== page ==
Agreed, let’s all admit that centralizing power is a necessary step for terminating the messiness of democracy.

  • wigwag

    Got it; Via Meadia thinks convenience in hailing a cab is more important that preventing teenage pregnancy. However muddled the court’s thinkng on Plan B may be, it is rivaled by the muddled thinking of Professor Mead’s post.

    • Tom

      And you completely misunderstood the point of the post.
      There was nothing there about which one was more important–the post was simply pointing out the utter derangement of a society that appears to believe that convenience is a good only in the field of avoiding the consequences of bedroom shenanigans.

      • Corlyss Drinkard

        Agree. The point was not the relative merits of apps and contraceptives. It was the quixotic nature of the modern administrative/regulatory state.

  • Anthony

    WRM, an outworn, patched political-economic system is cracking and palliatives are sought when and wherever for average citizen in disbelief – the causes may be cultural but conflating furthers disorientation and insufficiency remains.

  • benracer1

    …15 ( or 14, or 13) year old GIRLS who are…

    Shouldn’t the term be …WOMEN… If you want to discuss an issue, at least use words accurately. The reality of words matter in order to have clarity when attempting to discuss ideas in an informed and learned manner.

    • Larry J

      I’m sorry (no, I’m not), but 13, 14 or 15 year old females are still girls. They don’t become women until years later.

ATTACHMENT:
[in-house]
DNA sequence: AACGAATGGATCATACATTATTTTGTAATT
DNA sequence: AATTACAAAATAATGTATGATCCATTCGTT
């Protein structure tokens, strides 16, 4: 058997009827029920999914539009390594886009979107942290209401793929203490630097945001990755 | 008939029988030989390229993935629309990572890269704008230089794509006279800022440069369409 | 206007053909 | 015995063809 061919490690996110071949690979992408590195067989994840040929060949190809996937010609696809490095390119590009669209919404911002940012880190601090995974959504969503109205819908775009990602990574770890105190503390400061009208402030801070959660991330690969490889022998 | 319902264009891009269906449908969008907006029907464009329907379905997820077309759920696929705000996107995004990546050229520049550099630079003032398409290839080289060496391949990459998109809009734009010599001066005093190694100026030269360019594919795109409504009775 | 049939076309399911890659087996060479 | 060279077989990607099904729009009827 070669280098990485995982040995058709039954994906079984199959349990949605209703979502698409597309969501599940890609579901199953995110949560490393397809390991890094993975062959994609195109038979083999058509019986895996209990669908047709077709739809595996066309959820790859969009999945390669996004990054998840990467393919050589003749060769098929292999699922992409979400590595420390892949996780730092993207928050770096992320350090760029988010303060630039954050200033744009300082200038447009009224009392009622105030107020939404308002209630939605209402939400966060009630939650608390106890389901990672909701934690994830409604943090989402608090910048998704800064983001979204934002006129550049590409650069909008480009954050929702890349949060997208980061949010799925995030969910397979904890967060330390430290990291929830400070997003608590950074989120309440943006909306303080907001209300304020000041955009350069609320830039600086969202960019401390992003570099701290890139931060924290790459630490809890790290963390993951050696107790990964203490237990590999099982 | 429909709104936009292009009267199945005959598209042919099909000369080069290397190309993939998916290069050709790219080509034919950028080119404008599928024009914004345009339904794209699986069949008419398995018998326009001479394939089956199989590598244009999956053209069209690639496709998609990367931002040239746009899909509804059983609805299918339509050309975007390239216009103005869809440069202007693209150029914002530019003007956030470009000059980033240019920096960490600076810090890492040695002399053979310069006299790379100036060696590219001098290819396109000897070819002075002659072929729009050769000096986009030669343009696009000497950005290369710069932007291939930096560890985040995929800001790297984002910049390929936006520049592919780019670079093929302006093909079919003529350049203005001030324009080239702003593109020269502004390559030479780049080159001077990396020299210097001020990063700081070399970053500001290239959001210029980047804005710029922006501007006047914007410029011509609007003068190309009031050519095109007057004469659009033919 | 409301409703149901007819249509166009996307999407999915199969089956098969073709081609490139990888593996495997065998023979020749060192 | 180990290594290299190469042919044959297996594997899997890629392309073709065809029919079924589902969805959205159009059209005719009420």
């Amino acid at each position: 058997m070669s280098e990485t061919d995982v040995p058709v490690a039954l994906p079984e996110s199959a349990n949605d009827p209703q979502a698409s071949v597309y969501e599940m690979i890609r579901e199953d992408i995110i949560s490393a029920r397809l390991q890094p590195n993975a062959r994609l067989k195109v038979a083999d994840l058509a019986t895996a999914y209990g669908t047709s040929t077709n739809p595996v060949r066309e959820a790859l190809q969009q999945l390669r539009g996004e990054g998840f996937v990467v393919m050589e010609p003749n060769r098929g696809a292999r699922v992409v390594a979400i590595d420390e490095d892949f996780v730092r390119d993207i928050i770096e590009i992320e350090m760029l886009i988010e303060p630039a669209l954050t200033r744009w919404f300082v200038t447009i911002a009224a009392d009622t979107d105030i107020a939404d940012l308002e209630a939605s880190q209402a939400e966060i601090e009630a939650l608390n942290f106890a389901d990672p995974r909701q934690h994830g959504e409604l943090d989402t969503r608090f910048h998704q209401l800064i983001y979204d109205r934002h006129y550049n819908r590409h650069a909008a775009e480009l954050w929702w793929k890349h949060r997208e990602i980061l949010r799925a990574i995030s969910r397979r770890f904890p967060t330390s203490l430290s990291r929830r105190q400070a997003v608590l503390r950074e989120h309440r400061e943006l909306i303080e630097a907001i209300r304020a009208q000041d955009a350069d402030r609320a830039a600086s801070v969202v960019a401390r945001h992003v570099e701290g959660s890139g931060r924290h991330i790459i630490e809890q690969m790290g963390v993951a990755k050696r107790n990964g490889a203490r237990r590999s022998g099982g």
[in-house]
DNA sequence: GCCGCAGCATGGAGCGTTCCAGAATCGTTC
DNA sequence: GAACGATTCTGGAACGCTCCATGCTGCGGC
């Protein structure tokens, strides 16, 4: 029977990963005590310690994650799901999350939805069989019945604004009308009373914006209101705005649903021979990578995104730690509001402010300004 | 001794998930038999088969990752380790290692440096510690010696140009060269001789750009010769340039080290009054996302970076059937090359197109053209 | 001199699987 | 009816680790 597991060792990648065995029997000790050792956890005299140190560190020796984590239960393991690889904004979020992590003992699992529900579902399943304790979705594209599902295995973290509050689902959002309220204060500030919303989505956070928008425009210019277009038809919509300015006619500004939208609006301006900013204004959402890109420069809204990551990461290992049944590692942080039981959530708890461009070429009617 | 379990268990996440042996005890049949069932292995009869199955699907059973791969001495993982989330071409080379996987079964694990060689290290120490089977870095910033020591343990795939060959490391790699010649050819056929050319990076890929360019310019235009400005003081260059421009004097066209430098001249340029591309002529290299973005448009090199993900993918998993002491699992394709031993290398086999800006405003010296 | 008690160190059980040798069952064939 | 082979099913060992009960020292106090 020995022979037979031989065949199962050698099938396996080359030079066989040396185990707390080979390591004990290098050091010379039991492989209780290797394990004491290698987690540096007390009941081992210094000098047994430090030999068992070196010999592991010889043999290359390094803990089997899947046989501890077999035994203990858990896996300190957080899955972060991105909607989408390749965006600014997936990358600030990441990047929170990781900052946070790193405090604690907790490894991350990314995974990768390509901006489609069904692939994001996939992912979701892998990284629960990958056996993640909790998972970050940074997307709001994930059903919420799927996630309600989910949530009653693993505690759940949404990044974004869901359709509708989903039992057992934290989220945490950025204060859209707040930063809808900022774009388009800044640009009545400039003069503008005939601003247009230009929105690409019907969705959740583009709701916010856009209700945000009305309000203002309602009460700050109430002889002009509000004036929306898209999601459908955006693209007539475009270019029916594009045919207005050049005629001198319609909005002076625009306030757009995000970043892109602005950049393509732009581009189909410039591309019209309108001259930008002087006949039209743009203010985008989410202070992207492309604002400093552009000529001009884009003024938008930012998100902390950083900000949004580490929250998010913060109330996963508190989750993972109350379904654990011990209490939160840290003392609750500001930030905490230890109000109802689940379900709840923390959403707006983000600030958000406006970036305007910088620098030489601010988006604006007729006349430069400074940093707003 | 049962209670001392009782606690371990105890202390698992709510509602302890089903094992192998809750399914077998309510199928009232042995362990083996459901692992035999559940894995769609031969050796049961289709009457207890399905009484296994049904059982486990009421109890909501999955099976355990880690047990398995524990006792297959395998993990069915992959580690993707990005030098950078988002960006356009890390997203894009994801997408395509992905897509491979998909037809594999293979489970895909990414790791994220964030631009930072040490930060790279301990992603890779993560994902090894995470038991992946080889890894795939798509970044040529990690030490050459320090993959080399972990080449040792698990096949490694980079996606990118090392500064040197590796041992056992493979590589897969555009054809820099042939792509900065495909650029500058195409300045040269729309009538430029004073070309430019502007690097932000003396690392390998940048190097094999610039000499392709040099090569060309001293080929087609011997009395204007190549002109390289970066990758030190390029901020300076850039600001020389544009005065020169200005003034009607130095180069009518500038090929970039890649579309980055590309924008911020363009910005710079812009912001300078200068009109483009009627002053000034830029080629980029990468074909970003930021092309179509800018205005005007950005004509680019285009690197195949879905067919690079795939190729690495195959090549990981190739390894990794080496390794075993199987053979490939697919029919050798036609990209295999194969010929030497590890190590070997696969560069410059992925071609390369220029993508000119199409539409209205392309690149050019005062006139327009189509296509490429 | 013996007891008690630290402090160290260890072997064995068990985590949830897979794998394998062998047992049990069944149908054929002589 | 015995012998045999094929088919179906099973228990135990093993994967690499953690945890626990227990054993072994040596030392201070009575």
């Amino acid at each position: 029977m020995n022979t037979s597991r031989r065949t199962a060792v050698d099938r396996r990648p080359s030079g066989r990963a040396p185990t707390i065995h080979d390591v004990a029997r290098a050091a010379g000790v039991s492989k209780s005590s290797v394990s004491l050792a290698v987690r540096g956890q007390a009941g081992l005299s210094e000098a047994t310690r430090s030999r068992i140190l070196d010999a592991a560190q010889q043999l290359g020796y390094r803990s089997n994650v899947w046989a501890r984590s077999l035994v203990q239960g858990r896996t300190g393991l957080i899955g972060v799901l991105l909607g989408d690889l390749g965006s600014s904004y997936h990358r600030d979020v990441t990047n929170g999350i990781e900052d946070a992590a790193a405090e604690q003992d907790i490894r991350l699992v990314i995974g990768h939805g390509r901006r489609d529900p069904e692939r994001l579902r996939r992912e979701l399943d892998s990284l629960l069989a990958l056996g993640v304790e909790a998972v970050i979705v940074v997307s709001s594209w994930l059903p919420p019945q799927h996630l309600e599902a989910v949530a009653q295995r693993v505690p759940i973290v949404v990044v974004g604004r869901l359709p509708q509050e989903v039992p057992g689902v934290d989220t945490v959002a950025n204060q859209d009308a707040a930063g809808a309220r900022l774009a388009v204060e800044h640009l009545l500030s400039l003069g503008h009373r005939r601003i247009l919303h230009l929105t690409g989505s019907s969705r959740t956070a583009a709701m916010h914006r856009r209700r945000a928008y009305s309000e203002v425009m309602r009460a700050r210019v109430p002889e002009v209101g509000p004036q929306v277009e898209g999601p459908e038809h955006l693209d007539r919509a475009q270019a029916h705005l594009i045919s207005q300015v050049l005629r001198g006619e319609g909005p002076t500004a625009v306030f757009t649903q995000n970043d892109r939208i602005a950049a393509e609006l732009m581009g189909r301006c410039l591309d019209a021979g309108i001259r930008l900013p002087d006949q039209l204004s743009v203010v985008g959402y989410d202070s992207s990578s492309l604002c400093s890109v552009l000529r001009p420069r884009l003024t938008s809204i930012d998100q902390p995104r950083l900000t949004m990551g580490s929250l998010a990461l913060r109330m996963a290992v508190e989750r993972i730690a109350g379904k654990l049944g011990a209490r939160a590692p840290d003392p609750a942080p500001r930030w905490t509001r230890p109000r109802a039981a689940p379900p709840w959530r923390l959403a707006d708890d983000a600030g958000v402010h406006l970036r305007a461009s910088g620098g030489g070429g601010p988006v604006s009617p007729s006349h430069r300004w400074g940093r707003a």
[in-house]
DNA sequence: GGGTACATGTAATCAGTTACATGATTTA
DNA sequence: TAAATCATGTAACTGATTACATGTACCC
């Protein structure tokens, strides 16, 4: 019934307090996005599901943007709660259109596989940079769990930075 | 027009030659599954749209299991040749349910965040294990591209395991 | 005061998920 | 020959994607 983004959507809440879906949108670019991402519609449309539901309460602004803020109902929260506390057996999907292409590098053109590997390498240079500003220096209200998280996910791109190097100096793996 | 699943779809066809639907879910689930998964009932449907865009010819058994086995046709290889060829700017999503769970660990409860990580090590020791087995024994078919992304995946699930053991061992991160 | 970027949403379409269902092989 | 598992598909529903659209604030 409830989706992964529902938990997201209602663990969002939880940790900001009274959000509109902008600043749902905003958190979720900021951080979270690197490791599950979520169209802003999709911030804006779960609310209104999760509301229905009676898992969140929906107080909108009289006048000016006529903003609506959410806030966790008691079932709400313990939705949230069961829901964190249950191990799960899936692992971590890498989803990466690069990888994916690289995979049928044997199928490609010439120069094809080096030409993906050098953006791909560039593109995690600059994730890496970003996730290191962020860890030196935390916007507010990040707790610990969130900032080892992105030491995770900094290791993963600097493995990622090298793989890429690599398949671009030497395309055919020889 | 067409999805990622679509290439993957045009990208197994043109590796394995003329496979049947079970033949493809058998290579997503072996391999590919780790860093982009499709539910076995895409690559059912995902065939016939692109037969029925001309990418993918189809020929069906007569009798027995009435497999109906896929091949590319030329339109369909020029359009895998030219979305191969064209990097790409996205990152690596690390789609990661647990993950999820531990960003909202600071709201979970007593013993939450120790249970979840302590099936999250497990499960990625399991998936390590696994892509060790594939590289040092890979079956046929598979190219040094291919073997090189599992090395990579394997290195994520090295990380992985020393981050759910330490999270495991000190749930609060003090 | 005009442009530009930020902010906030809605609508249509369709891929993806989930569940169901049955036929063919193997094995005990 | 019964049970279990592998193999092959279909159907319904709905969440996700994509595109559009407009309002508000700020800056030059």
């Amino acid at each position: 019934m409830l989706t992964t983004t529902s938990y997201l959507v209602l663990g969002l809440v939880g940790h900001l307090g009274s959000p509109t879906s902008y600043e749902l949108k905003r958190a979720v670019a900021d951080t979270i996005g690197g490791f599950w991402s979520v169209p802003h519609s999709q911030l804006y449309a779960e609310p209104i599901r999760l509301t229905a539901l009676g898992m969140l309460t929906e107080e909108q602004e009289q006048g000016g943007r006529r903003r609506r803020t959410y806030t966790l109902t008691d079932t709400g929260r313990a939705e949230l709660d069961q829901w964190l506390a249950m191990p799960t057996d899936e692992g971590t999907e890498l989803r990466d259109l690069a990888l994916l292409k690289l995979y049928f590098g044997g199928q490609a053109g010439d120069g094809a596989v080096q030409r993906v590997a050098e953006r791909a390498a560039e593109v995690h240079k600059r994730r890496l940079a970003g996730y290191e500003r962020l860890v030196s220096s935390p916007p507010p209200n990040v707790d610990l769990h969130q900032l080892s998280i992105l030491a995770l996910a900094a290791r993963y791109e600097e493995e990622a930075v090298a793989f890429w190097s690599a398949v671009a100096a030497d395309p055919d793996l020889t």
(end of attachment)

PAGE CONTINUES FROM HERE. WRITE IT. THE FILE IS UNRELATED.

• Corlyss Drinkard

        In view of the fact that brains don’t mature until the 20s, one could rightly claim that girls younger than that aren’t women yet, just as boys aren’t men yet.

      • benracer1

        Sadly, I agree. That is the point. When our society as a whole grants children access to “grown-up” world without a concomitant expectation of responsibility for their decisions and actions, we set them up to fail. This is so beyond the mechanics of sexuality and birth control. What about the emotional impact of being a sexually active “adult”, how to cope with the impact of other people’s opinion of your choices, the acknowledgement that the consequences may not become evident for many years? Calling these children “women” is just a blunt attempt to foster the conversation that legal access to adult things (smoking, drinking, sex) does not a well functioning mature person make. In fact, it just might be cruel. I don’t think supporters consider this much.

      • TheCynical1

        Let’s recognize and appreciate the humor of sarcasm and irony; why attack the original commenter when he’s agreeing with you.

  • Corlyss Drinkard

    When the pill came out, my mother’s bridge partner gave it to her daughter, telling her it was a vitamin pill. This was in the 60s. Parents are the source of a lot of this obsession with contraceptives.